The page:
Many aspects of the rice and wheat grain production process are completely mechanized in Nepal’s Terai plains and the larger valleys in the highlands. As early as the 1960s, wheat and rice threshing and cleaning were also mechanized. In the 90s, practically all of the wheat in the Terai was being threshed, largely by stand-alone threshers with horsepower diesel engines. It was obvious that complete mechanization of the process would not take long.

Rice threshing began in eastern Terai in the early 2000s. It began with rice threshers that were similar in size and used pumpset engines. However, as 4WDs became common here in the 2010s, big horsepower wheat and rice threshers became popular. Everybody wanted to have their rice threshed. Manual threshing was slowly becoming a thing of the past.

However, this region has one of the highest labor requirements. One of the most important phases of the manufacturing process, grain field harvesting, is not entirely mechanized. Grain harvesting gear first arrived in Nepal from India in the late 1990s. This was the period when massive self-propelled combines were introduced in the middle of Terai. They were brought primarily for wheat. By 2010, rice harvesting machines had been implemented in the Western Terai.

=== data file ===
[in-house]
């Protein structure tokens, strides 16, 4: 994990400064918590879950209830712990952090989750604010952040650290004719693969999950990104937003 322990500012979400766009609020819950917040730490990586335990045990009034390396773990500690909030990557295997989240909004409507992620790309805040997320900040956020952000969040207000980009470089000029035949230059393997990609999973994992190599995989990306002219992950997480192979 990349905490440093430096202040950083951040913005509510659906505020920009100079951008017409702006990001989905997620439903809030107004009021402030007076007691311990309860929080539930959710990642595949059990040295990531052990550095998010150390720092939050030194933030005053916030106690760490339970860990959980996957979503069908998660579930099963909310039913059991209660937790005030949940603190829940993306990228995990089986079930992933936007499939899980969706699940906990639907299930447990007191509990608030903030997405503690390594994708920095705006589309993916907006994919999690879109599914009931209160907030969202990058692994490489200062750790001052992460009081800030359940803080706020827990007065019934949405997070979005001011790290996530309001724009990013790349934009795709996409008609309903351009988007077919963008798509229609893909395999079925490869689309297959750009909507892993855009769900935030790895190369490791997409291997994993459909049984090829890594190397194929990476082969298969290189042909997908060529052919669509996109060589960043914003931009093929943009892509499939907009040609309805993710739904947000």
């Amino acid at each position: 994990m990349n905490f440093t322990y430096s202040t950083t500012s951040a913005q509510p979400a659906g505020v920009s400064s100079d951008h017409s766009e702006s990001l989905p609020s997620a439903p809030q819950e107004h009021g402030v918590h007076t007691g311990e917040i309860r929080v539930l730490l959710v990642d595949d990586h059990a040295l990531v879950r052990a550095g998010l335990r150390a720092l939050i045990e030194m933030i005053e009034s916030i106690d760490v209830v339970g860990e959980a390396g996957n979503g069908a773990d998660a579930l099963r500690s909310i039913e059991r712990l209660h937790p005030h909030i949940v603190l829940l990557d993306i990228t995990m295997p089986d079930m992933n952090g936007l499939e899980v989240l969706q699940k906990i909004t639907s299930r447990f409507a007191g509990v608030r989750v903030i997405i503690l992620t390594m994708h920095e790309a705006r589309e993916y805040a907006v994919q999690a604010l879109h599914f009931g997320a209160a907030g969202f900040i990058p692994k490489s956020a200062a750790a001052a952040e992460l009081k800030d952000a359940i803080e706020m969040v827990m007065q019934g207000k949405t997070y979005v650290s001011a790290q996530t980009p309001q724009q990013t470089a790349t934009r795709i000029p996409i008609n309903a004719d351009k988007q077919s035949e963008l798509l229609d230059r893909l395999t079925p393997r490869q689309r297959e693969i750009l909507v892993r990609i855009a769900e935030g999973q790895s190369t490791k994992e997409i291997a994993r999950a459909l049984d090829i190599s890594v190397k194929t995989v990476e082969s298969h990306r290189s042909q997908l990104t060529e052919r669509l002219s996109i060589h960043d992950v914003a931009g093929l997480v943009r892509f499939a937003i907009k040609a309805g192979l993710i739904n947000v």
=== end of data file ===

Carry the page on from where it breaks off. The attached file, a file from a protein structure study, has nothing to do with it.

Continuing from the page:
In Nepal, the number of powered mechanical harvest technologies has risen over the past decade. The market for grain harvest machinery has grown to become dynamic. This is in part thanks to the introduction of numerous new machines from China. However, several barriers make access and usage below demand.

A study on the value chains of wheat, rice, and maize harvesting equipment used in Nepal revealed that full mechanization is well underway. It tracks the integration of numerous new technologies throughout the value chain, defining the harvesting machines market.

The study includes a detailed value chain map of the various harvesters, shellers, threshers, and combine harvesters that are readily available for sale in Nepal. The overall goal was to provide policymakers and development agencies with recommendations on how to increase access to the use of such machinery.